3. CNOabIab [by (S19)/(2) & MP]
Q.E.D.

Laws of Conversion

S21 CIabIba
1. CCKpqrCpCqr [sub p/Aaa, q/Iab, r/Iba in Th 6]
2. CCKAaaIabIbaCAaaCIabIba
3. CKAmbImaIab [sub m/a, b/a, a/b in (S4)]
4. CKAaaIabIba
5. CAaaCIabIba [(2)/(4) & MP]
6. CIabIba [(S1)/(5) & MP]
Q.E.D.

S22 CAabIba
1. CCpqCqrCpr [sub p/Aab, q/Iab, r/Iba in Th 2]
2. CCAabIabCIabIbaCAabIba
3. CIabIbaCAabIba [by (2)/(S3) & MP]
4. CAabIba [by (3)/(S21) & MP]
Q.E.D.

S23 CNIabNIba
1. CCpqCNqNp [sub p/Iba, q/Iab, r/Iab in Th 3]
2. CCIbaIabCNIabNIba
3. CIabIba [sub a/b, b/a in (S21)]
4. CIbaIab
5. CNIabNIba [by (4)/(2) & MP]
Q.E.D.

S24 CEabNIba
1. CNIabNIba [reiteration (S23)]
2. CEabNIba [D2 of antecedent (1)]
Q.E.D.

S25 CEabEba
1. CEabNIba [reiteration (S24)]
2. Eba=NIba [sub a/b, b/a in D2]
3. CEabEba [by (1)/(2) D2 consequent (1)]
Q.E.D.

Syllogisms Figure 1

S26 CKAmbAamIab (Barbari)
1. CCKpqrCCsqCKpsr [sub p/Amb, q/Ima, r/Iab, s/Aam in Th 11]
2. CCKambImaIabCCAamImaCKAmbAamIab
3. CCAamImaCKAmbAamIab [by (2)/(S4) & MP]
4. CAamIma [sub b/m in (S22)]
5. CKAmbAamIab [by (3)/(4) & MP]
Q.E.D.

S27 CKAmbNIabNIma
1. CCKpqrCKpNrNq [sub p/Amb, q/Ima, r/Iab in Th 8]
2. CCKAmbImaIabCKAmbNIabNIma
3. CKAmbNIabNIma [by (2)/(S4) & MP]
Q.E.D.

S28 CKAmbEbaNIma
1. CCKpqrCCsqCKpsr [sub p/Amb, q/NIab, r/NIab, s/Eba in Th 11]
2. CCKAambNIabNImaCCEbaNIabCKAmbEbaNIma
3. CCEbaNIabCKAmbEbaNIam [by (2)/(S27) & MP]
4. CEabNIba [sub a/b, b/a in (S24)]
5. CEbaNIab
6. CKAmbEbaNIam [by (3)/(5) & MP]
Q.E.D

S29 CKEmbAamEab (Celarent)
1. CCKpqrCCrsCKqps [sub p/Aam, q/Emb, r/NIab, s/Eab in Th 12]
2. CCKAamEmbNIabCCNIabEabCKEmbAamEab
3. CKAmbEbaNIma [sub m/a, b/m, a/b in (S28)]
4. CKamEmbNIab
5. CCNIabEabCKEmbAamEab [by (3)/(4) & MP]
6. CKEmbAamEab [by (5)/(S10) & MP]
Q.E.D.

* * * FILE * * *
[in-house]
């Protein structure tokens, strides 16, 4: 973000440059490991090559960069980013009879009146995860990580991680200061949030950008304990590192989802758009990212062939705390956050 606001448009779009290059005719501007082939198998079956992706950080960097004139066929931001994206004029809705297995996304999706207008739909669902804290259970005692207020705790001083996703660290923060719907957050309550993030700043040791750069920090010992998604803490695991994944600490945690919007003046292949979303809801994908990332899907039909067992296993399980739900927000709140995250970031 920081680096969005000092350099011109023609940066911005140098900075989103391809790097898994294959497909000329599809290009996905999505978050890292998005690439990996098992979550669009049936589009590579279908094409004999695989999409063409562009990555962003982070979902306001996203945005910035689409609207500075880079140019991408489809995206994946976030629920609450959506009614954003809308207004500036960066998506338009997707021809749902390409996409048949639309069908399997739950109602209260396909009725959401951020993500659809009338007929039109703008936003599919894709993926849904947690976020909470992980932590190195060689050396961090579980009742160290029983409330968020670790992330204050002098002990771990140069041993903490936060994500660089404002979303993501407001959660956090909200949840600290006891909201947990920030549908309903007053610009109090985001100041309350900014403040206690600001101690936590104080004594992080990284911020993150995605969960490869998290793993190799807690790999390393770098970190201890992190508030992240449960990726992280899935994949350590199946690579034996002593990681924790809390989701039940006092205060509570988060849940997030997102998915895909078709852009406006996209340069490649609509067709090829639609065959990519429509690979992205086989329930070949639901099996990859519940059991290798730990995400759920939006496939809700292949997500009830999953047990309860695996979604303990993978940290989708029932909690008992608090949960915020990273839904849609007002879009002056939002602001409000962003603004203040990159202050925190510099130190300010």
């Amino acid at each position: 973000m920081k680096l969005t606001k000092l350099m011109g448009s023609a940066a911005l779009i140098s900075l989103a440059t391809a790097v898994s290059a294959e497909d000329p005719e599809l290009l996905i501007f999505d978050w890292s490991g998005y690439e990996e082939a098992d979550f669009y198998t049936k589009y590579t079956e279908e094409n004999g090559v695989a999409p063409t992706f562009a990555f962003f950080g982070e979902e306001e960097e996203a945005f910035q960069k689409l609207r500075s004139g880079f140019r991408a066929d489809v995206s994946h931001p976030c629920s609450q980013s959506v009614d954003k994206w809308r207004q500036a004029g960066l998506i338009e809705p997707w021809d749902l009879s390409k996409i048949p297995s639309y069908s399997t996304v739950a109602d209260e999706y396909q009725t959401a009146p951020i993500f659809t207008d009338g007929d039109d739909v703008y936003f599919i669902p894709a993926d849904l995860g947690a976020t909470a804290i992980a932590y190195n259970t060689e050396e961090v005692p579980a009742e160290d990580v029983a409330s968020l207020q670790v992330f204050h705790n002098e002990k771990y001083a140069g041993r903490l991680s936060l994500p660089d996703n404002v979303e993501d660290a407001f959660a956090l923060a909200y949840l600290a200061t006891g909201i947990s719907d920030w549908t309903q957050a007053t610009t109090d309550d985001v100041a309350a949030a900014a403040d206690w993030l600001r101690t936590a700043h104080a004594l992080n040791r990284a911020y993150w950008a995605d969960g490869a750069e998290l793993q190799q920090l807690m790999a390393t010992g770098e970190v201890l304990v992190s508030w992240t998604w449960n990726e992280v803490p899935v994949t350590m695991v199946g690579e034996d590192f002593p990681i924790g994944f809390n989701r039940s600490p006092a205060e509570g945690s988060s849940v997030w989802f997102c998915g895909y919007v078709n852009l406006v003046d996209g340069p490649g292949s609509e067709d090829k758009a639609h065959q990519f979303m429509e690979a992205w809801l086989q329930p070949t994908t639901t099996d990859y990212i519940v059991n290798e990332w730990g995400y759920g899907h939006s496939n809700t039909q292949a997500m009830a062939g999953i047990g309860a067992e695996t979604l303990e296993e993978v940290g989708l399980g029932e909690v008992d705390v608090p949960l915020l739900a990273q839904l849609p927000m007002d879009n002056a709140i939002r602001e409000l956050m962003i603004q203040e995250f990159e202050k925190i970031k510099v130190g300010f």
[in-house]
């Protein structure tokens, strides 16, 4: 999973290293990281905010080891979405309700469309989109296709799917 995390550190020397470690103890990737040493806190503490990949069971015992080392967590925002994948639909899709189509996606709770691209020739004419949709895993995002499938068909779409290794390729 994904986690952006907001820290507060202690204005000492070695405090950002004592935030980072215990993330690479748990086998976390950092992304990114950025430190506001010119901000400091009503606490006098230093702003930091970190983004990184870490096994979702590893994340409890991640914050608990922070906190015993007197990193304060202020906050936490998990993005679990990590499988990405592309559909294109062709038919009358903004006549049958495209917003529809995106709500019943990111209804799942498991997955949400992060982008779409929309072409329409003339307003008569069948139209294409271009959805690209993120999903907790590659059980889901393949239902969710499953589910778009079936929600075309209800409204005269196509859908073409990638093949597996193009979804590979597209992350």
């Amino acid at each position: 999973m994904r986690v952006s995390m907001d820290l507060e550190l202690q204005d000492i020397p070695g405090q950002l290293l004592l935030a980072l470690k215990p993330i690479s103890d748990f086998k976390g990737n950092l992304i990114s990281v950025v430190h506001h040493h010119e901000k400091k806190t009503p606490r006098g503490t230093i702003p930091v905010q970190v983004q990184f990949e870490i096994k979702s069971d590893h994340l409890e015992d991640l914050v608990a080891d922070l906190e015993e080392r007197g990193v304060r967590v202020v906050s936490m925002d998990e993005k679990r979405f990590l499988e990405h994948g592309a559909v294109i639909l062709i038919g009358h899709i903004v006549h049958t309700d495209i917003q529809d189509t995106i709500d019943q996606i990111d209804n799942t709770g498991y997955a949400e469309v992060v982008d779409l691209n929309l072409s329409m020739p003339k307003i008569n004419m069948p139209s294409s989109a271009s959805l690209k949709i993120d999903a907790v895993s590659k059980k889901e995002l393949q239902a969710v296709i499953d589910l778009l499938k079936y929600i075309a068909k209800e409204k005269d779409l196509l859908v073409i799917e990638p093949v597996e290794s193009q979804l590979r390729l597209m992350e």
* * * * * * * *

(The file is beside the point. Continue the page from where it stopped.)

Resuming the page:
S30 CKEmbAamOab (Celaront)
1. CCpqCCqrCpr [sub p/KEmbAam, q/Eab, r/Oab in Th 2]
2. CCKEmbAamEabCCEabOabCKEmbAamOab
3. CCEabOabCKEmbAamOab [by (2)/(S29) & MP]
4. CKEmbAamOab [by (3)/(S15) & MP]
Q.E.D.

S31 CKEmbIamIab (Darii)
1. CCKpqrCCsqCKpsr [sub p/Amb, q/Ima, r/Iab, s/Iam in Th 11]
2. CCKAmbImaIabCCIamImaCKAmbIamIab
3. CCIamIMaCKAmbIamIab [by (2)/(S4) & MP]
4. CIabIba [reiteration (S21) & sub m/b]
5. CIamIma
6. CKAmbIamIab [by (3)/(5) & MP]
Q.E.D.

S32 CKNIabImaNAmb
1. CCKpqrCKNrqNp [sub p/Amb, q/Ima, r/Iab, in Th 9]
2. CCKAmbImaIabCKNIabImaNAmb
3. CKNIabImaNAmb pby (2)/(S4) & MP]
Q.E.D.

S33 CKEmbIamOab (Ferio)
1. CKNIabImaNAmb [sub a/m, m/a in (S32)]
2. CKNImbIamNAab
3. Emb=NImb [D2 sub a/m]
4. CKEmbIamNAab
5. CKEmbIam Oab [by (4) & D1 on consequent of (4)]
Q.E.D.

Syllogism Figure 2

S34 CKEbmAamEab (Cesare)
1. CCKpqrCCspCKsqr [sub p/Emb, q/Aam, r/Eab, s/Ebm in Th 10]
2. CCKEmbAamEabCCEbmEmbCKEbmAamEab
3. CCEbmEmbCKEbmAamEab [(2)/(S29) & MP]
4. CEabEba [sub a/b, b/m in (S24)]
5. CEbmEmb
6. CKEbmAamEab [by (5)/(3) & MP]
Q.E.D.

S35 CKEbmAamOab
1. CCpqCCqrCpr [sub p/KEbmAam, q/Eab, r/Oab in Th 2]
2. CCKEbmAamEabCCEabOabCKEbmAamOab
3. CCEabOabCKEbmAamOab [(2)/(S34) & MP]
4. CKEbmAamOab [by (3)/(S15) & MP]
Q.E.D.

S36 CKAbmEamEab (Camestres)
1. CCKpqrCCrsCKqps [sub p/Eam, q/Abm, r/Eba, S/Eab in Th 12]
2. CCKEamAbmEbaCCEbaEabCKAbmEamEab
3. CKEbmAamEab [sub b/a, a/b in (S34)]
4. CKEamAbmEba
5. CCEbaEabCKAbmEamEab [by (2)/(4) & MP]
6. CEabEba [sub a/b, b/a in (S25)]
7. CEbaEab
8. CKAbmEamEab [by (5)/(7) & MP]
Q.E.D.

S37 CKAbmEamOab (Camestrop)
1. CCpqCCqrCpr [sub p/KAbmEam, q/Eab, r/Oab in Th 2]
2. CCKAbmEamEabCCEabOabCKAbmEamOab
3. CCEabOabCKAbmEamOab [by (2)/(S36) & MP]
4. CKAbmEamOab [by (3)/(S15) & MP]
Q.E.D.

S38 CKEbmIamOab (Festino)
1. CCKpqrCCspCKsqr [sub p/Emb, q/Iam, r/Oab, s/Ebm in Th 10]
2. CCKEmbIamOabCCEbmEmbCKEbmIamOab
3. CCEbmEmbCKEbmIamOab [by (2)/(S33) & MP]
4. CEabEba [sub a/b, b/m by (S25)]
5. CEbmEmb
6. CKEbmIamOab [by (3)/(5) & MP]
Q.E.D.

S39 CKAmbNAabNAam
1. CKpqrCKpNrNq [sub p/Amb, q/Aam, r/Aab in Th 8]
2. CCKAmbAamAabCKAmbNAabNAam
3. CKAmbNAabNAam [by (2)/(S3) & MP]
Q.E.D.